Give me a break: the importance of taking time out

Pink neon sign saying 'and breath' on a plant wall

Just imagine if sleep-ins could make you smarter or a day at the beach was as productive as a study day. Sounds like an alternate reality, right? But in fact science is finding that it might be key to getting the most out of life and study.

In Western society, we place an overwhelming amount of importance on the idea of productivity – that is, we’re encouraged to expend effort constantly as it’s assumed that, as a result, we’ll contribute to better outcomes and reap more rewards (whether it’s more money, better grades, more Insta followers, etc.)

But we’re not robots – we can’t just chug along non-stop, only working and studying. In fact, current research in psychology has shown that the non-stop grind takes a negative toll on our bodies and minds, and we end up performing worse as a result.

Our lives require balance, which means time spent nourishing and cultivating a range of areas, aside from work and study, which are central to our well being. Here are a few of the most important ones…

Friends and fam 

Social connection is essential to living a happy, healthy and productive life. Recent studies show that people without a strong network of friends & family are unhappier in work and home life, at greater risk of developing health conditions (such as heart disease) and don’t live as long.

Human beings are hardwired for connection – it’s central to how we’ve survived and flourished as a species (imagine trying to hunt a herd of wildebeest alone!) Investing in your relationships is incredibly valuable, and pays off by boosting your overall well being. So next time you’re feeling stressed or overwhelmed, why not catch up with a friend (irl, not just online), chat, laugh and celebrate the fact that it’s scientifically good for you.

Hobbies and playtime

Unless you get all your kicks from in-class content (can we have a woop for algebra!) it’s important to find activities that stimulate your body and mind in fresh and exciting ways. By taking part in fun and engaging tasks, you’re encouraging your brain to adapt to new challenges, think differently and learn new things. And better yet, these skills are often transferable to stuff you’re learning in school!

Find a fun activity that stimulates your mind (e.g. learning a language, practising a musical instrument, playing online multiplayer strategy games, etc.) and then something that lets you move your body (e.g. team sports, yoga, running, dancing, etc.) Injecting a little physical activity in there will boost your endorphin levels, and help you sleep better too!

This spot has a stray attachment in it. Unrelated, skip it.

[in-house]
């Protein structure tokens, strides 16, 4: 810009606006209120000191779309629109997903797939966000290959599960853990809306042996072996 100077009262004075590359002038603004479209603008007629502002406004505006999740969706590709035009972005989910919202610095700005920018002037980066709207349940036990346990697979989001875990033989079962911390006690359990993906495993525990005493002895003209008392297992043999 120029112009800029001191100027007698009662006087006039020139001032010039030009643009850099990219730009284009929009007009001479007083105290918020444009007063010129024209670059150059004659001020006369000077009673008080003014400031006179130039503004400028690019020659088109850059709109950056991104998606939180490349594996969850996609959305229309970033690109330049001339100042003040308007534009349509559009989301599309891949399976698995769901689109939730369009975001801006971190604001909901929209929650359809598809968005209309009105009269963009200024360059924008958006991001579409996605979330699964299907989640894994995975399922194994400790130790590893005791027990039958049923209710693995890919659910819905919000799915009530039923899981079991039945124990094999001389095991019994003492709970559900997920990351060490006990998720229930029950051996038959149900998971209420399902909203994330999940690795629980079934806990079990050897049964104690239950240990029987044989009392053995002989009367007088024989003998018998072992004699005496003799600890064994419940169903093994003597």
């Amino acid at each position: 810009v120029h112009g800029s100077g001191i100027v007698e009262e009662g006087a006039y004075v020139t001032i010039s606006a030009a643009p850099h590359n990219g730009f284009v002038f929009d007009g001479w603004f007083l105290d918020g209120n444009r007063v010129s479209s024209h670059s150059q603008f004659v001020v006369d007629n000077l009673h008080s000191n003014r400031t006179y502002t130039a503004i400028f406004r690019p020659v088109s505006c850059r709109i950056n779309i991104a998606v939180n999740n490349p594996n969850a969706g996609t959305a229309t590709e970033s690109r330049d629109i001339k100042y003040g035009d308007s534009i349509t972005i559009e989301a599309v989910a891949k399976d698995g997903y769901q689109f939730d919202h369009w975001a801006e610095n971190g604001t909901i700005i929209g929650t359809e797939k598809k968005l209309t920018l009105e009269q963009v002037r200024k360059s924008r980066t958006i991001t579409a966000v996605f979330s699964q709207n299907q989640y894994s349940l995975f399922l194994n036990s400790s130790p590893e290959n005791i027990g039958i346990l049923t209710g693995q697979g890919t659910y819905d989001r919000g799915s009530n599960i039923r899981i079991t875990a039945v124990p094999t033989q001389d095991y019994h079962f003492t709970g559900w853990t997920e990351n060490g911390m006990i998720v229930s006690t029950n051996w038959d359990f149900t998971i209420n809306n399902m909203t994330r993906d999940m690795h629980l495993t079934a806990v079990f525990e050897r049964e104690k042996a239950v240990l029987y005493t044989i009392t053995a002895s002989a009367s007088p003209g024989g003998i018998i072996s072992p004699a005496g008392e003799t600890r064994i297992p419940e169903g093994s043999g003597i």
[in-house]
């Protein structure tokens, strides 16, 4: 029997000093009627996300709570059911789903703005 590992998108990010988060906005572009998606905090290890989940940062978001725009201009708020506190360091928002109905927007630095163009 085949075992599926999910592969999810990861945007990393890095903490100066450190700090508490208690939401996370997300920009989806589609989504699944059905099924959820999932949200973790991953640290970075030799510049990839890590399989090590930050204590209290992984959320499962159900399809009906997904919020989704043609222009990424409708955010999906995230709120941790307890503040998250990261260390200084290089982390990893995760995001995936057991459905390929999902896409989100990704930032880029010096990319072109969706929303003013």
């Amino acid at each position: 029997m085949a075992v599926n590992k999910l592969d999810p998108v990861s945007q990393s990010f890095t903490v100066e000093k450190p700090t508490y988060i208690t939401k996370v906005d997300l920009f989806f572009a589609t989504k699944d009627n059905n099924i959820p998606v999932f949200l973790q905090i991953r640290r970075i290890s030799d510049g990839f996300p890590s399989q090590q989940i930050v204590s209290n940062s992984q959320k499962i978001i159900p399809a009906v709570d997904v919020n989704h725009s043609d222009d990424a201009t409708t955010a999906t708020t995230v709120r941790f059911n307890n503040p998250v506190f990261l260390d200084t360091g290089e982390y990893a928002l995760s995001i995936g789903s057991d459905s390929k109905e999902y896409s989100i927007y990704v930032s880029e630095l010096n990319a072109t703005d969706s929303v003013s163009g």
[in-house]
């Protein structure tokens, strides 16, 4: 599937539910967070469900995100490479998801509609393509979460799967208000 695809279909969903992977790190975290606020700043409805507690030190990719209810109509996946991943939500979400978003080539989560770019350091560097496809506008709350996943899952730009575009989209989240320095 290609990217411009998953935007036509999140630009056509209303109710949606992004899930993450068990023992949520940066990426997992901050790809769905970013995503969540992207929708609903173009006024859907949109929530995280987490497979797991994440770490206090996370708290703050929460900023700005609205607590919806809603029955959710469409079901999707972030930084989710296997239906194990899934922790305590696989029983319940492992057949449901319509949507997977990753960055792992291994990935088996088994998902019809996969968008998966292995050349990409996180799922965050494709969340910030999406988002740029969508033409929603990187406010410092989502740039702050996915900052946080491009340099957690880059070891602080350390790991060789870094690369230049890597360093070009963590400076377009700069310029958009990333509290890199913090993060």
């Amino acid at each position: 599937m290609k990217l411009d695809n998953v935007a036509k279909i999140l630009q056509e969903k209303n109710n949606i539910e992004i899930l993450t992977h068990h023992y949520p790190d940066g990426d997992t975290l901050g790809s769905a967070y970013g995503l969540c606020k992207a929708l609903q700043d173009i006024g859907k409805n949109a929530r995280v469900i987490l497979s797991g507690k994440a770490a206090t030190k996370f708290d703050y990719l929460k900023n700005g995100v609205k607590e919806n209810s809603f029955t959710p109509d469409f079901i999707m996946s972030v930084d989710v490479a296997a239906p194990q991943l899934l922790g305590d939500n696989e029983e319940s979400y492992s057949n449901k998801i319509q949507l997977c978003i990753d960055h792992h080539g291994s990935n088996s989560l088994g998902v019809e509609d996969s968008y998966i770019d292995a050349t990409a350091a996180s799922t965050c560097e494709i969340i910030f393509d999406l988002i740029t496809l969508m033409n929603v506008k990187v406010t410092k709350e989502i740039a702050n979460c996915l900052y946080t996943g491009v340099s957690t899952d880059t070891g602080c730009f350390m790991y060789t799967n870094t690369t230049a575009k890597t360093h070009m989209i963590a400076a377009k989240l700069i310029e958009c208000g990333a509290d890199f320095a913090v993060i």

Rest and rejuvenate 

Just like our mobile phones, our bodies and minds have a battery limit that wears down the longer we use them without recharging. Psychologists have found that engaging in complex, mental tasks which require extended focus and attention eat into this battery, forcing it to deplete. This is why you can feel so pooped after an extended study session or after working on a big assignment.

To rejuvenate, sleep is really essential, but if you don’t have the time (or space) to indulge in a hectic nap, mindfulness meditation can work wonders. This offers your brain the chance to switch off from thinking about the past or the future and just exist in the now. All it takes is 5 or 10 minutes of mindfulness a day to see a reduction in stress & anxiety levels, increased overall health & well being, and even improvements in academic success (and there are great apps to help)!

Of course, it’s all about finding balance. Work on getting in touch with your mind and body (mindfulness is great for this too!) to get a feel for what you need and when. Just like you can’t study and work 24/7, you also can’t sloth out on the couch or play video games for endless hours and expect to ace all your exams. Practice organising your time to make priority for all important areas of your life, and as a result, maximise your chances of happiness and success! 

About the author

Founder and Head Psychologist, The Indigo Project, Mary Hoang

A Perth-born local, Mary started The Indigo Project in 2012, and has become known for her creative approaches to helping people unlock their minds.

If you're looking for someone to help you clear your thoughts and feel like your usual self, book an appointment and talk to the counsellors at Caladenia Clinic.  Are you an international student studying at Murdoch? Learn about our support services to help you adjust to international uni life. 
Posted on:

28 Jun 2019

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